Tuesday Writing Tip – Working With an Illustrator and Publisher

I admit it. I’m in awe of illustrators. I like to draw, but being an artist doesn’t make me an illustrator. Illustrators bring movement and life to words. They make characters leap off the page. They bring a whole new level of meaning to your text.

To see how an illustrator has interpreted your story and text, and added a whole new layer of their own, is one of the most exciting, surprising and rewarding moments of the book creation process.

1. Requesting your own illustrator

For a number of reasons (outlined below), most publishers will choose the illustrator for your book without input from you.

I knew Tracie Grimwood, the illustrator of our picture book, Reena’s Rainbow because she had already illustrated five  other books I had written. I suggested her to publisher, EK Books, and was thrilled when they agreed. But I had no expectations. I was happy that Reena’s Rainbow  was being published and was prepared to accept whatever decision the publisher made because I knew that there were so many factors about the design and illustration process that I didn’t know or perhaps hadn’t considered.

(Above are the five books Tracie had already illustrated with my text. Love her work.)

Publishers have a wealth of expertise and experience when it comes to pairing us with the best illustrator for our work. They have designers specifically trained in the area. They have marketing data and expertise about fonts and colours and styles and genre and mediums and all the minute decisions that go into deciding how to get maximum potential from the text and illustrations … how to reach more readers … how to reach the right readers.

Tip: If you plan to suggest an illustrator, do it politely and professionally. If the publisher chooses someone else, accept it gracefully, and don’t complain. There are a gazillion amazing illustrators out there and it’s in the publisher’s best interests to choose the one who’s right for your book. Publishers want to sell lots of books, just like you do.

2. Illustration notes

This is currently a hotly debated topic. Sometimes it’s necessary to tell a publisher certain information to help them understand the context of your story, but this can be included in the pitch document, email etc. If you feel the need to add lots of illustration notes because otherwise the publisher won’t understand your story, it may mean that you need to do some work on your text to make it clearer and stronger.

To tell you the truth, if I were an illustrator, I probably wouldn’t be happy to receive a swag of illustration notes. Imagine if we were given author notes telling us what words, settings and characters we were allowed to use. How restrictive would that be?

3. Leave room for the illustrator

Don’t be prescriptive in your text in relation to how you think the illustrator should depict words and meaning. When they emotionally connect with your story, they will bring a whole new layer of meaning using colour, character and setting. Telling them what to do will stifle their creativity and connection to your story. Be open minded and willing to be surprised.

In our picture book, Reena’s Rainbow, Tracie  drew sound waves and vibrations to show that Reena is deaf … and that’s how she absorbs sound. Imagine if I had insisted I wanted my character to wear a hearing aid or some other device to show she’s deaf. Tracie’s illustration encompasses all the information it needs to convey the text and meaning in a subtle and moving way.The park Tracie drew is full of vibrant colours, just like a rainbow. If I’d stipulated that I wanted a realistic park and trees, the image would not be anywhere near as effective. Tracie used talent and expertise that I don’t have to illustrate in the perfect style for the text, mood and meaning of the book.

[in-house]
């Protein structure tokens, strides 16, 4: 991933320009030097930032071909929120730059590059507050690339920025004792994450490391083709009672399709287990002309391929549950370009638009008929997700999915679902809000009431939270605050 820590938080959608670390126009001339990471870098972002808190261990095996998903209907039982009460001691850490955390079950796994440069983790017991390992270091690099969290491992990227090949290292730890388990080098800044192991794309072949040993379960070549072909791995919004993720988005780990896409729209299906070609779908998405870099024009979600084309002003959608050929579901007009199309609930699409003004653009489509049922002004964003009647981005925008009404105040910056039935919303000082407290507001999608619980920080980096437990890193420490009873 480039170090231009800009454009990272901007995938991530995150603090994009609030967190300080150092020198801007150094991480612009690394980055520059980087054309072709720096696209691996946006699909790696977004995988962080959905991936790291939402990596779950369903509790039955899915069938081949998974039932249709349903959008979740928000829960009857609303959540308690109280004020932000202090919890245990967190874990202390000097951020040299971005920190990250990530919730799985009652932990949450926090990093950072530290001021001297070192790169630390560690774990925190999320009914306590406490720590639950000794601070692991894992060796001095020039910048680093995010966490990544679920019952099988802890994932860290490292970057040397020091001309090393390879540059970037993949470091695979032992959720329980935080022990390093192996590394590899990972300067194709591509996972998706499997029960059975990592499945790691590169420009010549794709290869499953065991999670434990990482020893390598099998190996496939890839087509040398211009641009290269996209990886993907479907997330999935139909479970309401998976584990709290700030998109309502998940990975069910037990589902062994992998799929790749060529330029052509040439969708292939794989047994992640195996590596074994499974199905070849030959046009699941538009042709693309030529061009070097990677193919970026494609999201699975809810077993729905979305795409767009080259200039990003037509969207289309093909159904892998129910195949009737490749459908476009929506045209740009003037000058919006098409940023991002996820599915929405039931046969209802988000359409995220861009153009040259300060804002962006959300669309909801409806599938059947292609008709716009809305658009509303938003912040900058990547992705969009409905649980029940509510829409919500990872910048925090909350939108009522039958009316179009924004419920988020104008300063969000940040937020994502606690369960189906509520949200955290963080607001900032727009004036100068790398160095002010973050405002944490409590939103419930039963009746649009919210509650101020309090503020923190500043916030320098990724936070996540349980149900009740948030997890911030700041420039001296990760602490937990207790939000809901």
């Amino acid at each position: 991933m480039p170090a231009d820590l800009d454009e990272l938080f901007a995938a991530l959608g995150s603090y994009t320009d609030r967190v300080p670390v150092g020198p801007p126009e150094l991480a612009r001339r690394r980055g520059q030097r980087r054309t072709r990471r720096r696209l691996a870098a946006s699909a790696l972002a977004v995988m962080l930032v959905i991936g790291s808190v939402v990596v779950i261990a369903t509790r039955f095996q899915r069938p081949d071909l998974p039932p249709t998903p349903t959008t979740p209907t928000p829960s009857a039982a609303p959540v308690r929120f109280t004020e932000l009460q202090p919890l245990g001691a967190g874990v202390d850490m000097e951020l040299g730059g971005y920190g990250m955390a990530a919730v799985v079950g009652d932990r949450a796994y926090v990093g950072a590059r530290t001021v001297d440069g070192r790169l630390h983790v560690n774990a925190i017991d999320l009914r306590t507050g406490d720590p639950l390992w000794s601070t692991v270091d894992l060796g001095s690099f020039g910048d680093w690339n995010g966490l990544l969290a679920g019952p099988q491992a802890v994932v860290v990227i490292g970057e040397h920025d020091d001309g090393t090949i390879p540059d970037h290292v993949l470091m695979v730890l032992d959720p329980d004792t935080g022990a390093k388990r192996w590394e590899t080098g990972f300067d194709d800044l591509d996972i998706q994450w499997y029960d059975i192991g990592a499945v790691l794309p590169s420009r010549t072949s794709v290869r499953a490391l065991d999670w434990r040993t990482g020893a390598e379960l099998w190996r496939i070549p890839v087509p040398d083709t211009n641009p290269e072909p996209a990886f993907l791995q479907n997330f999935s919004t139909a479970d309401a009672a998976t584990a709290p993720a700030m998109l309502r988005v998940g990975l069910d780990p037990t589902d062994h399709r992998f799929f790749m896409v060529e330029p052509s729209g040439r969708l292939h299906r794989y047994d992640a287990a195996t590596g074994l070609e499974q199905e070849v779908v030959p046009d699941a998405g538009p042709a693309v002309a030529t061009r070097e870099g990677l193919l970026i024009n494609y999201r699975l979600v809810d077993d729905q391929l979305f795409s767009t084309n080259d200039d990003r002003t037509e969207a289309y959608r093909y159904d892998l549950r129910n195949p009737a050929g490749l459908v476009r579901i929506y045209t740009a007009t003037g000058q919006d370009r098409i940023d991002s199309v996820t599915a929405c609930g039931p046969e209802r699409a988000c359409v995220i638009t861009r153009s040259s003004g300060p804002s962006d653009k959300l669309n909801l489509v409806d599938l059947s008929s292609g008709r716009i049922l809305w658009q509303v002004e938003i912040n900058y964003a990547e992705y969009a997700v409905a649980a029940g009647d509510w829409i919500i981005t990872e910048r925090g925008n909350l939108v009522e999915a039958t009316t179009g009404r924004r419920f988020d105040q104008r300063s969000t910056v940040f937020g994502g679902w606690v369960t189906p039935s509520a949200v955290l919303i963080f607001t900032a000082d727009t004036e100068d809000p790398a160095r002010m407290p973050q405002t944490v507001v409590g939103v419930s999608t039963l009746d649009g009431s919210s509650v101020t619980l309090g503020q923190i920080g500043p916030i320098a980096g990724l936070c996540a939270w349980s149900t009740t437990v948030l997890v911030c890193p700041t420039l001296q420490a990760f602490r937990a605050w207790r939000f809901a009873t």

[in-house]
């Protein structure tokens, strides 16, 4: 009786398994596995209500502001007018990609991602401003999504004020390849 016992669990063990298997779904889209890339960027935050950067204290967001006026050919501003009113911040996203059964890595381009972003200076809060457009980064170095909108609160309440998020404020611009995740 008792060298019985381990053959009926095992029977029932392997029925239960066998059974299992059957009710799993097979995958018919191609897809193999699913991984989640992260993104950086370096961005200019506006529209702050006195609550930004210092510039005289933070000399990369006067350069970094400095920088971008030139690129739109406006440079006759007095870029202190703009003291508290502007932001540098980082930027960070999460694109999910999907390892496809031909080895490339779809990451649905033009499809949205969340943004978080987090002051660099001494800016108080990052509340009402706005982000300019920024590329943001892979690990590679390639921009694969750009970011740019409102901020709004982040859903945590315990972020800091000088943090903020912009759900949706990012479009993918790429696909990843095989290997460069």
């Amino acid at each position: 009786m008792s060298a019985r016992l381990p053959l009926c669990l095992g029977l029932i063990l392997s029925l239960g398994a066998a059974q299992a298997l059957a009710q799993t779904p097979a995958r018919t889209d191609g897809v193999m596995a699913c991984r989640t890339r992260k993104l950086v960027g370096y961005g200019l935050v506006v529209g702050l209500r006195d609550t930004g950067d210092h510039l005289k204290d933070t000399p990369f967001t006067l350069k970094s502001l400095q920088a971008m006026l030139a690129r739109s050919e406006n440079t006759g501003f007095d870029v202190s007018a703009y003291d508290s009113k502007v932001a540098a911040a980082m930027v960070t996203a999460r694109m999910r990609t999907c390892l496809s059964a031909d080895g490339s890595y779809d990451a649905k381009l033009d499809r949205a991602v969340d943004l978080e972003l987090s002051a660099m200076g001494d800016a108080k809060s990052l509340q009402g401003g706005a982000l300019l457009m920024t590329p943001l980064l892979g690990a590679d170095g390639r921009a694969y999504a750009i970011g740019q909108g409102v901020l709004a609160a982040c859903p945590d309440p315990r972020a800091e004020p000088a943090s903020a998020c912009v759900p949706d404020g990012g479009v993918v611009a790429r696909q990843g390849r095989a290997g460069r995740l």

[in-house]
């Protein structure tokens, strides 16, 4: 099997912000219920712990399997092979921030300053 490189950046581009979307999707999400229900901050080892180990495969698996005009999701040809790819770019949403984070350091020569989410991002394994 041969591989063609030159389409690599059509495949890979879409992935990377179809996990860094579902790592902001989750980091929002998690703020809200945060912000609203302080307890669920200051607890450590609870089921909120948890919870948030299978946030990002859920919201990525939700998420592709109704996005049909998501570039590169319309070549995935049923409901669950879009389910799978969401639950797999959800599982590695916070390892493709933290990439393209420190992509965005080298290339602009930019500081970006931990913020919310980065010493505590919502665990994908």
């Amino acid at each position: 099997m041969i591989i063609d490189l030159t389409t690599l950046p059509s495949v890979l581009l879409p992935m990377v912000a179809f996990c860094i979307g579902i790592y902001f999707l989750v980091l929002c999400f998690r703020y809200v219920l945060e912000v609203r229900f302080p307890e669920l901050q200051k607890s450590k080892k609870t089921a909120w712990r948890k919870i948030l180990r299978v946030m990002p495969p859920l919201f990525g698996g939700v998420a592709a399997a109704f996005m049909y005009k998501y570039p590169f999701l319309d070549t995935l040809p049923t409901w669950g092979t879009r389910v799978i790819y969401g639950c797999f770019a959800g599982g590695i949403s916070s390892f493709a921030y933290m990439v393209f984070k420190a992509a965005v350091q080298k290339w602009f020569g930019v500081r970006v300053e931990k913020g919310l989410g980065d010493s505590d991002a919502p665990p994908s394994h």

4. Don’t interfere in the illustration process

Occasionally Tracie would run an idea past me, but it was a collaborative process and just as she never told me how I should write the text, I never interfered with the illustration process. Letting go of your text and allowing your illustrator, designer and publisher to do their job will ensure that you end up with a wonderful book and great working relationships. If you’re a collaborator not a dictator, people will want to work with you again. It’s also a wonderful experience to be able to share the promotion circuit with your illustrator, chatting about the book you both created.

5. Be flexible

Sometimes an illustration is so powerful that there’s no need for text on the page. Be prepared to ‘kill your darling’ and let the illustration shine.

6. Enjoy the surprise

I have two humorous illustrated middle grade books coming out next year and have never had any contact with the illustrator. On a recent visit to my publisher, she showed his hilarious roughs and they made me laugh out loud. I could see that the illustrator totally ‘got’ my story and character. His illustrations are amazing. A combination of factors – clearly the publisher used their expertise and resources to pick the perfect illustrator. They also chose a style I might never have thought of, but one that looks amazing. Just as we want people to have faith in us as professional writers, we must have faith in the professional publishing personnel and illustrators we work with.

As an author, sometimes it is important to speak up. I’ve seen a picture book where the text said a character’s eye colour was one thing and the illustration depicted another.  Make sure you carefully check every aspect of your book proofs, and if you have concerns, voice them in a professional and respectful way, and I’m sure they will be listened to. Any changes to your text should be run past you first. If the suggestions don’t fit your vision for the story, be prepared to explain your position and make requests in the same manner you’d expect people to treat you.